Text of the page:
Before I inform you of their most recent initiative though let me disclose one other small piece of information that might be important in the whole mix of what is going on. And this is a piece of information I only picked up a couple of minutes ago perusing a newsletter put out by the National Liturgical Council (which also comes under the Bishops Commission for Liturgy but probably has a tad higher status than the NLMB). In the June 2010 issue of Ad Libitum, the newsletter of the NLC, I am informed that Mr Paul Taylor had been appointed to the NLC in February 2010. I was previously aware from other sources that Paul Taylor (now listed as Dr Taylor as a member of the NLMB on their webpage) works in the Archbishop of Melbourne's Office for Evangelization which would seem to be a close collaborator with the Ecumenical & Interfaith Commission of the Archdiocese of Melbourne and the Executive Officer of that Commission is our friend David Schütz [LINK to page where you can download Ad Libitum]. Both of these agencies are in fact located at 383 Albert Street, Melbourne. Perhaps the relationship between Paul and David might explain David's evident high enthusiasm for the work of the NLMB and his attempt to set up contemporary musicians, and Willow Publishing in particular, as somehow enemies or opponents of the NLMB and its work? Whatever is the explanation it cannot be argued that what David Schütz published on his blog was exactly conducive to cordial relations between contemporary musicians and composers and the NLMB and the Bishops whom they represent.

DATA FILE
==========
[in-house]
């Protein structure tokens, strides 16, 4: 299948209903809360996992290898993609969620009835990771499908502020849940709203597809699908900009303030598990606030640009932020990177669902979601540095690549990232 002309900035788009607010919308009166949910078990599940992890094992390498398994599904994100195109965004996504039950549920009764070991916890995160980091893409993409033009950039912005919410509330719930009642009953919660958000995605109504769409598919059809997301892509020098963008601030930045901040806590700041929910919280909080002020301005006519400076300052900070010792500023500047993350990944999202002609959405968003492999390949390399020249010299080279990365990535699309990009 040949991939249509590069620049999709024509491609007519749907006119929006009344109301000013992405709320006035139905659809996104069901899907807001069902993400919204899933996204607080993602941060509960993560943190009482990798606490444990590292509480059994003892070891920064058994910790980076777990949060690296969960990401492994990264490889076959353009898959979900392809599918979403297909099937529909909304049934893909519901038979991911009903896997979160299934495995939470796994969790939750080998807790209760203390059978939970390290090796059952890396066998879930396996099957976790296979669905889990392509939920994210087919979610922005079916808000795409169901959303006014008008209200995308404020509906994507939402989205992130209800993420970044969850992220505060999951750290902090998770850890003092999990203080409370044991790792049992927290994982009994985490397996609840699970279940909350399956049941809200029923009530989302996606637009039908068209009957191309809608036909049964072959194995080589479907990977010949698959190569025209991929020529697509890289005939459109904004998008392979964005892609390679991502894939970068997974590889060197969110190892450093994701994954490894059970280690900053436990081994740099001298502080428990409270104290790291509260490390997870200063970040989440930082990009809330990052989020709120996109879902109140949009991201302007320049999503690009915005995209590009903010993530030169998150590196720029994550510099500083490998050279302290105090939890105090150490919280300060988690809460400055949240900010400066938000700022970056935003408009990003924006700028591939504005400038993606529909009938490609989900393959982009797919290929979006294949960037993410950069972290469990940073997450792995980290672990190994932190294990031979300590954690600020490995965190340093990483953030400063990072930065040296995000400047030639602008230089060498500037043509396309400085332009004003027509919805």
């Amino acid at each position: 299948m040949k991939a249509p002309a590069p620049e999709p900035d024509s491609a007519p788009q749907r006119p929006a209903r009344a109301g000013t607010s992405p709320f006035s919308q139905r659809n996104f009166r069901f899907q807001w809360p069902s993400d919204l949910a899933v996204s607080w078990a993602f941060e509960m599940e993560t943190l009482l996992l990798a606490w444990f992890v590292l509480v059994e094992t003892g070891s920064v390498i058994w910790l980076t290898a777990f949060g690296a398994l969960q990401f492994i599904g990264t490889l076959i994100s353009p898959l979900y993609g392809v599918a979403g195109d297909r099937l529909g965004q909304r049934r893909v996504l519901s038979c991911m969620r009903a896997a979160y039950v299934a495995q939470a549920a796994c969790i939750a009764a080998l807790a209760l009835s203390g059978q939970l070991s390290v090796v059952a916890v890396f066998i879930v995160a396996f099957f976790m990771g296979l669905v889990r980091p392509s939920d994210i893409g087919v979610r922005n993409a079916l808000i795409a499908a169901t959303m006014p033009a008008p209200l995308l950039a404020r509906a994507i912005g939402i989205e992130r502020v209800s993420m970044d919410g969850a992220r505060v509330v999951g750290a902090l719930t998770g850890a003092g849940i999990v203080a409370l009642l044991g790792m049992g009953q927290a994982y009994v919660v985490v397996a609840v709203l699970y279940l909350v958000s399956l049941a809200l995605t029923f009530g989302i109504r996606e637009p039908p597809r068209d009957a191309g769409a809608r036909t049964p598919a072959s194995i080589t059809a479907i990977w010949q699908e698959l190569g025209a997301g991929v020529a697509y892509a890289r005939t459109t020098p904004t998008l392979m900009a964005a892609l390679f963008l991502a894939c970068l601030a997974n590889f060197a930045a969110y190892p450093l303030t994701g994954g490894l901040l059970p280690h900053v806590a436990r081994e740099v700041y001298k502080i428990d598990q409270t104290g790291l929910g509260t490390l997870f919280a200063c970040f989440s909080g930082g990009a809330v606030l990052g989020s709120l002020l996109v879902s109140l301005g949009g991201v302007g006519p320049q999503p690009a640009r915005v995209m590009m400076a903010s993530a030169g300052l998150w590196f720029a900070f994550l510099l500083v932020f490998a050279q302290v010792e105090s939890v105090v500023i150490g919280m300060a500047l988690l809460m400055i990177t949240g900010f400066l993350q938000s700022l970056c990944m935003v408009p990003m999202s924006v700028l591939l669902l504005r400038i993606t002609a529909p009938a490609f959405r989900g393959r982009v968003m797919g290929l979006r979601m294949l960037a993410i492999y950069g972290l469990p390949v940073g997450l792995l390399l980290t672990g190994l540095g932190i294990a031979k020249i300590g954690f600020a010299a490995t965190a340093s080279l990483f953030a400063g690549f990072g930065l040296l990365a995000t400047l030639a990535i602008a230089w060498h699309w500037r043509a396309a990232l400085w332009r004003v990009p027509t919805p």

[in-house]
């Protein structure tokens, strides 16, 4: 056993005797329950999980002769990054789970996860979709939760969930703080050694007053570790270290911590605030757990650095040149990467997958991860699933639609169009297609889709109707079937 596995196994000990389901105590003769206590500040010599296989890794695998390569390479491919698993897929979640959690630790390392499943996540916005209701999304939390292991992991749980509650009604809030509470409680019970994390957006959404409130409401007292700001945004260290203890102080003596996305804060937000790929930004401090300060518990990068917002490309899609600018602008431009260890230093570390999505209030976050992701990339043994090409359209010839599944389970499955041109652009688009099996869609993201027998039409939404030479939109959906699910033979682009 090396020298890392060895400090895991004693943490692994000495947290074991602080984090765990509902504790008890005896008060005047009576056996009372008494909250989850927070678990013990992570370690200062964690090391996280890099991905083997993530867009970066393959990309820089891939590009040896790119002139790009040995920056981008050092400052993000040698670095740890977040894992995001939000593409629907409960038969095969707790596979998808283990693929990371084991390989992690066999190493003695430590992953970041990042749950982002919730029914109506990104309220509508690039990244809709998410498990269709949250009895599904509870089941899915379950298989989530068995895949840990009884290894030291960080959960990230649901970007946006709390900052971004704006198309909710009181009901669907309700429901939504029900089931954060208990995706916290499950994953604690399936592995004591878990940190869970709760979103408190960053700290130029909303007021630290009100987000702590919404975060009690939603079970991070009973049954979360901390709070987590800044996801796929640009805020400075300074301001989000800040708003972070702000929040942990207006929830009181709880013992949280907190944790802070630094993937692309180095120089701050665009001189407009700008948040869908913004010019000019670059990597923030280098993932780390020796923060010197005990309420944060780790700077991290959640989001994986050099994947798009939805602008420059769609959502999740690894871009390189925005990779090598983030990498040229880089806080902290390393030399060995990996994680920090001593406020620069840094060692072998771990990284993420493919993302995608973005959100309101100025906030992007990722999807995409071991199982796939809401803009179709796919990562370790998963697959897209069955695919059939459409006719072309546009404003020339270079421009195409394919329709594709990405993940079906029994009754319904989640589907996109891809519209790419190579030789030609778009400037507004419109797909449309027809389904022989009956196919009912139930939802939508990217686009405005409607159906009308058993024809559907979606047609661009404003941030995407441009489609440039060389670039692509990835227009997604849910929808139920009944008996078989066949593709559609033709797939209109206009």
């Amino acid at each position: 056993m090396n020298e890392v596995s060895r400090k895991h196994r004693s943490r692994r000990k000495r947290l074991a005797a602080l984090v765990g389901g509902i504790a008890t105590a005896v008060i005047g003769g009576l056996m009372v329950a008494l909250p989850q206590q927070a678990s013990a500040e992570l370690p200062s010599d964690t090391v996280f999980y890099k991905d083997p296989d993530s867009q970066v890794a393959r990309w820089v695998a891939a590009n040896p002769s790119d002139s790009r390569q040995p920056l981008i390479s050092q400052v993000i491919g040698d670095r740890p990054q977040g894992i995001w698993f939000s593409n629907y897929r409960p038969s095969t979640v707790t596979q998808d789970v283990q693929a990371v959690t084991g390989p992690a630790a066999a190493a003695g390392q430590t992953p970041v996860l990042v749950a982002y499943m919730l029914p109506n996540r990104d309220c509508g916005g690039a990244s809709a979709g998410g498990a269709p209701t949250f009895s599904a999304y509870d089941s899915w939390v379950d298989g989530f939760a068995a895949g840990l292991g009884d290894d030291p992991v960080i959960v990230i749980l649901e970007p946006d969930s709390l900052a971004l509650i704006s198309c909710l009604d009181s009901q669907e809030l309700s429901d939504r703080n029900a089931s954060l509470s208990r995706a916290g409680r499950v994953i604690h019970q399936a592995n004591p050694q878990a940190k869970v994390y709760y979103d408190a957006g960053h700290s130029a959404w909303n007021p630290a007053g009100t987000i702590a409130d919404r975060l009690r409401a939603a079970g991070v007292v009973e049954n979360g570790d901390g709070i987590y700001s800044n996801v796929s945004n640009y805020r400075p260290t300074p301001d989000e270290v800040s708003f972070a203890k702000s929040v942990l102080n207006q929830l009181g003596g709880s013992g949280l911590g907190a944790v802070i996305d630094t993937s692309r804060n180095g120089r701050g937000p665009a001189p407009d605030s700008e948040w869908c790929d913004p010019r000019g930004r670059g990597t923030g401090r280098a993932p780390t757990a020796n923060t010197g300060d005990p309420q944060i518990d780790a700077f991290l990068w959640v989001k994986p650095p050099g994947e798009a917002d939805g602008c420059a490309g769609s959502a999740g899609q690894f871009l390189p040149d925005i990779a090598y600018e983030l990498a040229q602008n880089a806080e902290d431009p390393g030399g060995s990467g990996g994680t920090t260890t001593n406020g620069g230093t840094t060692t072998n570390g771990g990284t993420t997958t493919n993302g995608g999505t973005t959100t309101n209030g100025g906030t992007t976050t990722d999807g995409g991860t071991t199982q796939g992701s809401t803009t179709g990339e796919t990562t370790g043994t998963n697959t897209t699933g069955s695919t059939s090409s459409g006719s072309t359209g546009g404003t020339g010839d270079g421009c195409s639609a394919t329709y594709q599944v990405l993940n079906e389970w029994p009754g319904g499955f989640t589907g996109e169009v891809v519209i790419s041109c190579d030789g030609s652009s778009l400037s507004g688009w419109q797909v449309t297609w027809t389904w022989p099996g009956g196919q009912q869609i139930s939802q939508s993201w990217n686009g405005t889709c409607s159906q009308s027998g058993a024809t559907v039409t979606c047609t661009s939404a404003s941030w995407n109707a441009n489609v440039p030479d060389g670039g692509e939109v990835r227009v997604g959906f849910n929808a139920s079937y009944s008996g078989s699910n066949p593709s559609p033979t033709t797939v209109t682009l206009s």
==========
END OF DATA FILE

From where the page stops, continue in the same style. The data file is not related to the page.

At this point it might be wise for me to disclose my own background associations in this entire matter. I have long had an interest in liturgy having served at parish level on various liturgy committees and for a period in the late 1990s and early this century was a member of the Archdiocesan Liturgy Committee in Perth. I can't sing if you paid me and in fact was paid two and sixpence to exit the Jesuit School choir when I was about twelve years of age and have been suffering ever since, LOL. While I have a deep love of all forms of music — and in fact even broader musical tastes than my professional musician wife — I can't actually perform any of it despite Sister Collette's attempts in primary school to drum a bit of rythmn into me. I did find a form of redemption five and half years ago by marrying Amanda McKenna who is a professional musician and a member of that now fairly large "choir" of composers that has been encouraged, published and promoted by Monica O'Brien. Amanda has long worked in Catholic schools as a writer and teacher of music. Many school anthems have been written by Amanda over the decades. She has also long been a highly respected leader of the music ministiry in what was one of the most vibrant parishes in the Diocese of Parramatta when it was under the leadership of Fr Paul Roberts (presently on study leave in Chicago). In the time we have been married Amanda was privileged to be employed as Liturgical Musical Consultant and Composer-in-Residence for the Catholic Education Office in the Diocese of Parramatta. That relationship sadly came to an end in March of this year when she was presented with an ultimatum to cease her involvement with me and Catholica, or she could resign. She chose to resign her position. The directive for this ultimately came from the new Bishop of Parramatta, Anthony Fisher. In other words as you are reading this understand clearly that I have a double axe to grind here although I am trying very hard to keep my personal feelings at arms length in what I believe is an important story in terms of the overall direction in which the Catholic Church is heading. While what I write in this commentary has a particular dimension to it in how various things are impacting on the career and professional life of my wife, what I will be drawing out is that contemporary musicians in general today have a deep sense that this ministry many of them have devoted decades to fostering and nurturing, is under threat by a small, seemingly self-selected group, many of whom have little or no experience or understanding of the needs in music ministry out in the broad swathe of Catholic parishes and schools across this continent.